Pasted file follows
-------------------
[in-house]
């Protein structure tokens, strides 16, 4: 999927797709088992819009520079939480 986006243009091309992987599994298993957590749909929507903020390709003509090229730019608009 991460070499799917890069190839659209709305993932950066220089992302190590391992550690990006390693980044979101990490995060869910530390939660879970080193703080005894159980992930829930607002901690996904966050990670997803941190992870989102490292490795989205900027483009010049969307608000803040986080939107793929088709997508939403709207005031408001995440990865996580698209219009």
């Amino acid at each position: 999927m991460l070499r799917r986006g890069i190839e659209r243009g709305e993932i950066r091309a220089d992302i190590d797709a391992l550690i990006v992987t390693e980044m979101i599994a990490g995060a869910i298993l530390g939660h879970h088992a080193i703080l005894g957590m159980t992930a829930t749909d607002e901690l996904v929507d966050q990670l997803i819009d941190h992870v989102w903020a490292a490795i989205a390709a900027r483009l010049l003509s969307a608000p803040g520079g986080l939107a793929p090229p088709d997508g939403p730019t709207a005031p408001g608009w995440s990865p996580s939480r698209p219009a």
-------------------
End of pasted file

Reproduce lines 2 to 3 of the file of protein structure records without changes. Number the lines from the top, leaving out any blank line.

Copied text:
């Protein structure tokens, strides 16, 4: 999927797709088992819009520079939480 986006243009091309992987599994298993957590749909929507903020390709003509090229730019608009 991460070499799917890069190839659209709305993932950066220089992302190590391992550690990006390693980044979101990490995060869910530390939660879970080193703080005894159980992930829930607002901690996904966050990670997803941190992870989102490292490795989205900027483009010049969307608000803040986080939107793929088709997508939403709207005031408001995440990865996580698209219009």
């Amino acid at each position: 999927m991460l070499r799917r986006g890069i190839e659209r243009g709305e993932i950066r091309a220089d992302i190590d797709a391992l550690i990006v992987t390693e980044m979101i599994a990490g995060a869910i298993l530390g939660h879970h088992a080193i703080l005894g957590m159980t992930a829930t749909d607002e901690l996904v929507d966050q990670l997803i819009d941190h992870v989102w903020a490292a490795i989205a390709a900027r483009l010049l003509s969307a608000p803040g520079g986080l939107a793929p090229p088709d997508g939403p730019t709207a005031p408001g608009w995440s990865p996580s939480r698209p219009a």